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As a value judgment

As a value judgment Philip Jenkins points out that there are two issues with the term "drug abuse". First, that constitutes a "drug" is debatable. For instance, GHB, a naturally occurring substance in the central nervous system is considered a drug, and is illegal in many countries, while nicotine is not officially considered a drug in most countries. Second, the word "abuse" implies a recognized standard of use for any substance. Drinking an occasional glass of wine is considered acceptable in many Western countries, while drinking several bottles is seen as an abuse. Strict temperance advocates, which may or may not be religiously motivated, would see drinking even one glass as an abuse, and some groups even condemn caffeine use in any quantity. Similarly, adopting the view that any (recreational) use of marijuana or amphetamines constitutes drug abuse implies that we have already decided that substance is harmful even in minute quantities.
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Drug Abuse Signs and symptoms

Drug Abuse Signs and symptoms Depending on the actual compound, drug abuse including alcohol may lead to health problems, social problems, morbidity, injuries, unprotected sex, violence, deaths, motor vehicle accidents, homicides, suicides, physical dependence or psychological addiction. There is a high rate of suicide in alcoholics and drug abusers. The reasons believed to cause the increased risk of suicide include the long-term abuse of alcohol and drugs causing physiological distortion of brain chemistry as well as the social isolation. Another factor is the acute intoxicating effects of the drugs may make suicide more likely to occur. Suicide is also very common in adolescent alcohol abusers, with 1 in 4 suicides in adolescents being related to alcohol abuse. In the USA approximately 30 percent of suicides are related to alcohol abuse. Alcohol abuse is also associated with increased risks of committing criminal offences including child abuse, domestic violence, rapes, burglaries and assaults. Drug abuse, including alcohol and prescription drugs can induce symptomatology which resembles mental illness. This can occur both in the intoxicated state and also during the withdrawal state. In some cases these substance induced psychiatric disorders can persist long after detoxification, such as prolonged psychosis or depression after amphetamine or cocaine abuse. A protracted withdrawal syndrome can also occur with symptoms persisting for months after cessation of use. Benzodiazepines are the most notable drug for inducing prolonged withdrawal effects with symptoms sometimes persisting for years after cessation of use. Abuse of hallucinogens can trigger delusional and other psychotic phenomena…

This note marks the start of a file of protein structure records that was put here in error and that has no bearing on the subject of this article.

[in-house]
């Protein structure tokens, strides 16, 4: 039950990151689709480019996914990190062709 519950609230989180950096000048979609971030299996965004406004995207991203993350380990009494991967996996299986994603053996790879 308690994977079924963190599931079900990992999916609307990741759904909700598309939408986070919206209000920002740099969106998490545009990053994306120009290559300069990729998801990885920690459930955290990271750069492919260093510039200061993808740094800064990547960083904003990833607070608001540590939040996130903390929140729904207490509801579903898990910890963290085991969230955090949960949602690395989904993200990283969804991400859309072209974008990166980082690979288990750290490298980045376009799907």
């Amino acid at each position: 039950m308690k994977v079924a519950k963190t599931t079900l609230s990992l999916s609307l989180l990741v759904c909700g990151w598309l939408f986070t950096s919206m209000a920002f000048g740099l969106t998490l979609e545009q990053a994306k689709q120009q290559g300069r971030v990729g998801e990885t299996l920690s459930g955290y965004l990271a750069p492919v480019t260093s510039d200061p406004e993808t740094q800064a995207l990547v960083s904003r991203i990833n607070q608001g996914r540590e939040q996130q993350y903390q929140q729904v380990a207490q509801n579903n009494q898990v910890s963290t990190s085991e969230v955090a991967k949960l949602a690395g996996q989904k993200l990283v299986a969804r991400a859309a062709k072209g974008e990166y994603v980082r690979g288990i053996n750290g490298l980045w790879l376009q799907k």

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Ibogaine – Psychoactive effects